ISLAMABAD: Pakistan Muslim League-Nawaz senior leader Khawaja Asif challenged his disqualification verdict in the Supreme Court today.
Asif has stated in his review petition that he unintentionally failed to disclose his foreign work permit in his nomination papers — the basis for the Islamabad High Court (IHC) decision against him.
He has pleaded the court to declare the IHC judgment null and void, and fix the matter for hearing at the apex court.
Asif had made the announcement to challenge the disqualification decision against him while addressing a party rally in Sialkot’s Allama Iqbal Chowk on Tuesday. He further said that he hopes for justice from the apex court.
“If I am not able to contest the elections then someone else will contest it in my place,” he remarked, adding that no power can stop him from serving as a political worker. “I have served people since last 28 years.”
Only one month is left before the government’s tenure ends, he said. Asif hoped that the people again vote in favour of PML-N in 2018 as well. “At least 92,000 votes were cast in favour of me during last general elections,” shared the leader who returned to his constituency first time after his disqualification.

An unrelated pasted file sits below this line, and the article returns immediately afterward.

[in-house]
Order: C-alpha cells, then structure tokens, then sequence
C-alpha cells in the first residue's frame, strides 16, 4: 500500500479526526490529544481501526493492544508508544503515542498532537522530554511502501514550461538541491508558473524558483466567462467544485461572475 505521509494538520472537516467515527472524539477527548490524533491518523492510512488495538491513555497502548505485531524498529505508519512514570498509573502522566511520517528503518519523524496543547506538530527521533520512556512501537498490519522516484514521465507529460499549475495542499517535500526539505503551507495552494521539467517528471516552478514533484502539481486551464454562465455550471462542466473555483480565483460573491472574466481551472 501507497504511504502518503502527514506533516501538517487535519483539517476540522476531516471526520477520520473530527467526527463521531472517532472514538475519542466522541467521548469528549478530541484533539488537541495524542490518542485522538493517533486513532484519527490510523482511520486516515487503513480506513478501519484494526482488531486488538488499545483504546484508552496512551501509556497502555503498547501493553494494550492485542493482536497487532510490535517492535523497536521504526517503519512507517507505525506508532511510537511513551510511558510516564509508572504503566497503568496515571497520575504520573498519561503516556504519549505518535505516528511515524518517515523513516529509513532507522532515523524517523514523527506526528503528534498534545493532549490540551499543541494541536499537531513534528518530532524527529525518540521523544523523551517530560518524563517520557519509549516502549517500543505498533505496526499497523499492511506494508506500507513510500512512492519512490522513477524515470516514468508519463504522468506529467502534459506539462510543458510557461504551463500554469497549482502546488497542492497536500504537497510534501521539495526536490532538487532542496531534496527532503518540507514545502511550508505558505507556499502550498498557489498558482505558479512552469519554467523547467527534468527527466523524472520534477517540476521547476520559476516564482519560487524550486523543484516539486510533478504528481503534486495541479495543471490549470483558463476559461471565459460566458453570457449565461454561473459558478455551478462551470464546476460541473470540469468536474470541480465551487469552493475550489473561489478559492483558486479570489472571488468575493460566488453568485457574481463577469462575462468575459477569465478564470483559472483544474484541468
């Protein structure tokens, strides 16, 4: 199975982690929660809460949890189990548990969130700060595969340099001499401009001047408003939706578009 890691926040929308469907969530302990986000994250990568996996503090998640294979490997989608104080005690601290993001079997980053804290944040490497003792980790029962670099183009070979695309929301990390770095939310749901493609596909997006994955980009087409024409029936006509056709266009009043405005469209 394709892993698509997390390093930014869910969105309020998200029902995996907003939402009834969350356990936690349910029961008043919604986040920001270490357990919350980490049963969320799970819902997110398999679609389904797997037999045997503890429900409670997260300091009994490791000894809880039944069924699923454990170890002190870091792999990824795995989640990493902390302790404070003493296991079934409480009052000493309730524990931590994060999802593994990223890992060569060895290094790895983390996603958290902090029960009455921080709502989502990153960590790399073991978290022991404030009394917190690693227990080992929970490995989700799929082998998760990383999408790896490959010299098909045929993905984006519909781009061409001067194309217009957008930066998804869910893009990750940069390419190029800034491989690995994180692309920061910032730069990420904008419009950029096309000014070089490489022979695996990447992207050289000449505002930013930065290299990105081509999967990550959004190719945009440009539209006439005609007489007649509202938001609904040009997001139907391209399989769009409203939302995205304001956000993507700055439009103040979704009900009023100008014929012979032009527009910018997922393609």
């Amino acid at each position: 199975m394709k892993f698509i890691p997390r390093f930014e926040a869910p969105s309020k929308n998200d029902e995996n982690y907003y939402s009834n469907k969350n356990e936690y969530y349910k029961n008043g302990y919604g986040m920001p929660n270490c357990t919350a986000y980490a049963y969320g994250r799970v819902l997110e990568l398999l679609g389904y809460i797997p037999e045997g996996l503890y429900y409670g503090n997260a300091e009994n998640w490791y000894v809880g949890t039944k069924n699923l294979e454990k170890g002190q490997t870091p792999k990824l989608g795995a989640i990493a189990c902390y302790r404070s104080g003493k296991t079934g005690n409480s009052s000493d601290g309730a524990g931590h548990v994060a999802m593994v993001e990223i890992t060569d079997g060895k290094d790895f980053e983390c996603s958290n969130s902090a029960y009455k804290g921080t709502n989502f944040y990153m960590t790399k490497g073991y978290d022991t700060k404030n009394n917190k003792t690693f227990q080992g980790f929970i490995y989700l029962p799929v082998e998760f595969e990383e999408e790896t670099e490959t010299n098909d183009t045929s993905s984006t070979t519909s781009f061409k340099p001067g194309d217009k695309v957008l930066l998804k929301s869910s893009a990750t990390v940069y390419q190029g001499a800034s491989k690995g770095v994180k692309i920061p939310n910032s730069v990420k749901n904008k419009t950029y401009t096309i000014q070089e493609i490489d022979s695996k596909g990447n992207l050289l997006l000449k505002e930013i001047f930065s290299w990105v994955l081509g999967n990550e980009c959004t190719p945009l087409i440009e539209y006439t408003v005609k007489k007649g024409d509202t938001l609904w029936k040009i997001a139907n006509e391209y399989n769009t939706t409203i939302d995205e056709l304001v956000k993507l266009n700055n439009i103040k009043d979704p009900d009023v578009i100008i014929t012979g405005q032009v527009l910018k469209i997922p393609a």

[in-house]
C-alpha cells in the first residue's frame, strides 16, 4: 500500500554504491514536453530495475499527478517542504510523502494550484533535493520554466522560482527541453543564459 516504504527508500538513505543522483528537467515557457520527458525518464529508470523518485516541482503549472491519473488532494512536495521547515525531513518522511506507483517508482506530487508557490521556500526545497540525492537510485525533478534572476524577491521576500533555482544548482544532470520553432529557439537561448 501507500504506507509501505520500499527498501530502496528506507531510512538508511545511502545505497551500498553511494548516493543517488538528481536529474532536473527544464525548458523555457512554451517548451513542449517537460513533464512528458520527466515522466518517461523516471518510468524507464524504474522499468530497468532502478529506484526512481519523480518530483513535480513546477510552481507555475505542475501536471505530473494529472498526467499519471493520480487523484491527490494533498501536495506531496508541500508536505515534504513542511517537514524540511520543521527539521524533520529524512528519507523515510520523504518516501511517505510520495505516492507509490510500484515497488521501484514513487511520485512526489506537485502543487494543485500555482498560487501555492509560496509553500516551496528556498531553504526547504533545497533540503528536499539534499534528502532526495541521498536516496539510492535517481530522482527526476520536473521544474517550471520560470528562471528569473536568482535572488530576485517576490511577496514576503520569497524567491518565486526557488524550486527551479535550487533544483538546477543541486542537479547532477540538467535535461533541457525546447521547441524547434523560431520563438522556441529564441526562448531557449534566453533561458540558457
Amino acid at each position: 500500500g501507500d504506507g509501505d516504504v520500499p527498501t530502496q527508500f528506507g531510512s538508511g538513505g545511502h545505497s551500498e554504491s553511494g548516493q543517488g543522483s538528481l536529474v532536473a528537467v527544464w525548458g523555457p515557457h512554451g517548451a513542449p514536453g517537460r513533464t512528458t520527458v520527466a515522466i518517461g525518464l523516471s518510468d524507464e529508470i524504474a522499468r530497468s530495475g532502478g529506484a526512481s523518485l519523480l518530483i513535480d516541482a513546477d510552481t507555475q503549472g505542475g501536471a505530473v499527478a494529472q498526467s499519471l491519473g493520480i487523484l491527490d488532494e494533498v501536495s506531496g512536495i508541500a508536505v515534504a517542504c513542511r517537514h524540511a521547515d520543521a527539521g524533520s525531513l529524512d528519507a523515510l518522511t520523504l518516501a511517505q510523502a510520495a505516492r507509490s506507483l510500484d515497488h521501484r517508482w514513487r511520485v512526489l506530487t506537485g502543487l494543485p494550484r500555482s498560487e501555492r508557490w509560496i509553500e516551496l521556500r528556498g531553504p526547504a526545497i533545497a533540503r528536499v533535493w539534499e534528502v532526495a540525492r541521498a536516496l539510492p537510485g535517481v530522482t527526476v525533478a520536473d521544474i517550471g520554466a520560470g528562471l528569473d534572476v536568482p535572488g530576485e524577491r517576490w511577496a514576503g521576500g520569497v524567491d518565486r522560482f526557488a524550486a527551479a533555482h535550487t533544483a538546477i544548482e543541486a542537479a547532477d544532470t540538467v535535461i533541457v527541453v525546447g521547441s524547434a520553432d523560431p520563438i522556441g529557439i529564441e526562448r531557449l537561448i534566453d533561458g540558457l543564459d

“I have supported Nawaz Sharif every time, I am extremely proud of him,” he added.
On April 27, Asif was disqualified by the IHC under Article 62 (1)(f) of the Constitution for failing to disclose his employment in a UAE company and the monthly salary he was receiving.
The court announced its verdict on a petition stating that Asif did not mention his foreign employment in his nomination papers.
A three-member bench headed by Justice Athar Minallah had announced the verdict and ruled that Asif is not ‘honest’ and ‘truthful’ as per the Constitution.
The three bench members unanimously ruled that Asif was not qualified to contest the 2013 general election from NA-110 as he did not fulfill the conditions described under Article 62(1)(f) of the Constitution, read with Section 99(1)(f) of the Representation of People Act 1976. – resource credit.